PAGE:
New Orleans, cradle of jazz, evokes brass over any other sort of instrument for most of us—naturally, given the fame of its parading brass bands and the trumpet of its iconic native son Louis Armstrong. But for a century it was also a piano town. “New Orleans was the stomping grounds for all the greatest pianists in the country,” Jelly Roll Morton recalled in Alan Lomax’s book Mr. Jelly Roll (1950). Looking back at the early days of the 20th century, Morton said: “We had them from all parts of the world, because there were more jobs for pianists than any other ten places in the world. The sporting houses needed professors, and we had so many different styles that whenever you came to New Orleans, it wouldn’t make any difference that you just came from Paris or any part of England, Europe, any place—whatever your tunes were over there, we played them in New Orleans.”
In the documentary Piano Players Rarely Ever Play Together, elder statesman Isidore `Tuts’ Washington talks about the range of styles in which a successful Crescent City pianist had to be fluent: he demonstrates what he calls classical by playing “Russian Lullaby.” His pupil, Henry Roeland Byrd, AKA Professor Longhair or Fess, sits at a keyboard and shows how Calypso and rhumba influenced his distinctive approach, one enhanced by lessons in articulation learned from Tuts (“Clean notes, no smears”). The artist who took their influence into the pop mainstream, Allen Toussaint, demonstrates how he reworked Longhair’s style in a rockin’ instrumental, “Whirlaway,” while comparing his mentor to Edison for his inventiveness.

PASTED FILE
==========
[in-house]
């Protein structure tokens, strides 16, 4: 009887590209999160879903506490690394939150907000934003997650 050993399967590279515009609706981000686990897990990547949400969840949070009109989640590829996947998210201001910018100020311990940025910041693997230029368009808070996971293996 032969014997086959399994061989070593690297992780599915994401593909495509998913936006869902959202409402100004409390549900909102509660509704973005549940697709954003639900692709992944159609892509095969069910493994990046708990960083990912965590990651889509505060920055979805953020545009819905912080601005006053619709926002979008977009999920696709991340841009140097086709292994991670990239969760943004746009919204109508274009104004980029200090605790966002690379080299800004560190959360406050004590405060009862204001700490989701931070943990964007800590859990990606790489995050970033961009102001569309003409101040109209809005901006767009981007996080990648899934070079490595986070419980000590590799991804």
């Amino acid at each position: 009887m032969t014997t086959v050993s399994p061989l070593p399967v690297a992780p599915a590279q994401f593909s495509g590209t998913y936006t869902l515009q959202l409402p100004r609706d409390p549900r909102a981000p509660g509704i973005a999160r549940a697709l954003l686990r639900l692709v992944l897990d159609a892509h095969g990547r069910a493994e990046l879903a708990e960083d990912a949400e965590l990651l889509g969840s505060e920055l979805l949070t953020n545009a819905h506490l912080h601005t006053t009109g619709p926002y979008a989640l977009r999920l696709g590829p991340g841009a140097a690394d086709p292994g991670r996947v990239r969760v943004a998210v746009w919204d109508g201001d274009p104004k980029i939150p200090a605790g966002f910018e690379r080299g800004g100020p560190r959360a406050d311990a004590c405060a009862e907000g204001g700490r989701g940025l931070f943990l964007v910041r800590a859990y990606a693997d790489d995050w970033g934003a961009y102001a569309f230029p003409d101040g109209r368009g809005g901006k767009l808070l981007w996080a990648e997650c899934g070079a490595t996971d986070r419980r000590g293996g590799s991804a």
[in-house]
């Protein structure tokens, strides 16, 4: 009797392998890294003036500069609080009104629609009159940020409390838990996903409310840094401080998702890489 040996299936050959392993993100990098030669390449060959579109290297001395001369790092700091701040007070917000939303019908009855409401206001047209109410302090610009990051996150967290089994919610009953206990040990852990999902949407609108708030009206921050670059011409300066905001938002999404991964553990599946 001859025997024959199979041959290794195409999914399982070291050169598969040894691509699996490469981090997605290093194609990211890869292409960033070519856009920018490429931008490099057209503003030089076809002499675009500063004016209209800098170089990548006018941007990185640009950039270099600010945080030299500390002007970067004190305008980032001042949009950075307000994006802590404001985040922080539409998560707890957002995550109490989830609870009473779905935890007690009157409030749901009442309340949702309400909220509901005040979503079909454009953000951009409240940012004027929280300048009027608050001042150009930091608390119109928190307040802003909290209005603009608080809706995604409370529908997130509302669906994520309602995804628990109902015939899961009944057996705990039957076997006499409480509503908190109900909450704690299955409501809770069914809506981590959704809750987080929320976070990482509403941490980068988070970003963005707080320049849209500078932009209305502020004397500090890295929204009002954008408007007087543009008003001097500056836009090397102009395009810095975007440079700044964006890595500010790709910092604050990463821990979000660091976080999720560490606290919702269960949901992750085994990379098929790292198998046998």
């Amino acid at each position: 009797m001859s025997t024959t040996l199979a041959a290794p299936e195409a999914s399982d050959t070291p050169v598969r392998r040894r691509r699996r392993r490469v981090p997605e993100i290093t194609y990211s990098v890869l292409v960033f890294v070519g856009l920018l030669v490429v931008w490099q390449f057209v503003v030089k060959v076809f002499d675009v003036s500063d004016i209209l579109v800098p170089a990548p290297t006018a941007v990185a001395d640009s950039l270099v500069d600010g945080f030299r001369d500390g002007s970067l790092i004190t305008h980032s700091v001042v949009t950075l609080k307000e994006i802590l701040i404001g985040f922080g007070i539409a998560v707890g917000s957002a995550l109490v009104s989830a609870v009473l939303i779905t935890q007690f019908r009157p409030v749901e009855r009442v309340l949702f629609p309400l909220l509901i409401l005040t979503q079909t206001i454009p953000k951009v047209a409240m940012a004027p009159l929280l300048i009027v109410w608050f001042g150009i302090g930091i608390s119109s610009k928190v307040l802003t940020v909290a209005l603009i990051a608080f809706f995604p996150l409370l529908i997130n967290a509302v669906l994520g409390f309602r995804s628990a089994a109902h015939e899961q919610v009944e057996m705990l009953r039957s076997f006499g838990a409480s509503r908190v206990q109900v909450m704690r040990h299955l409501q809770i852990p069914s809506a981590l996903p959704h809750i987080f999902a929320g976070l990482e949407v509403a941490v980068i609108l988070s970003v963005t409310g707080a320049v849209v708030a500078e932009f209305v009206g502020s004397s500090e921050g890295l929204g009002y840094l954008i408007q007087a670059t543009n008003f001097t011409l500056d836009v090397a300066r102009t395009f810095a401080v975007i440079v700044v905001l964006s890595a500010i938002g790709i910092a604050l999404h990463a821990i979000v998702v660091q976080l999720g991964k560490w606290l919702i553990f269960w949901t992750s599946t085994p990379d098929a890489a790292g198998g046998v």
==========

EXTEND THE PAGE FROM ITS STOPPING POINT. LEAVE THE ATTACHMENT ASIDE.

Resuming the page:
The late filmmaker Stevenson J. Palfi created a rare gem of a documentary in his 1982 film Piano Players Rarely Ever Play Together. The casual intimacy with which his subjects reveal themselves and their music shows how thoroughly they trusted Palfi. We’ve become so accustomed to the `talking head’ school of documentaries in which `authorities’ appear to contextualize all we see that it’s both startling and refreshing to watch a documentary in which the talking heads are actually the subjects of the film. Washington, Byrd and Toussaint were all articulate and needed no one else to explain them or their music. Without being didactic, they demonstrate and discuss at their pianos. Byrd’s wife Alice appears and talks about his gift, but hearing Byrd discuss his music, it’s clear a conscious craftsman was shaping his sound.
The film opens with the subjects playing “Pinetop’s Boogie Woogie” on three adjacent pianos, Tuts on the near end, Byrd on the far, and Toussaint in between. Unseen, we hear the filmmaker voice a brief set up: “Originally, this started out to be a performance by three gifted New Orleans piano players who influenced each other’s music featuring each executing his individual style, culminating with all three playing a number together. It evolved, however, into a more intimate and complex story.” Then we hear Tuts recall an underage Byrd sneaking into a “joint called the Cotton Club on Rampart” to hear him play, intercut with Byrd demonstrating the first thing he learned from Tuts. Palfi was a master at narrative editing: the three artists’ interwoven musical journeys are clearly mapped at the outset.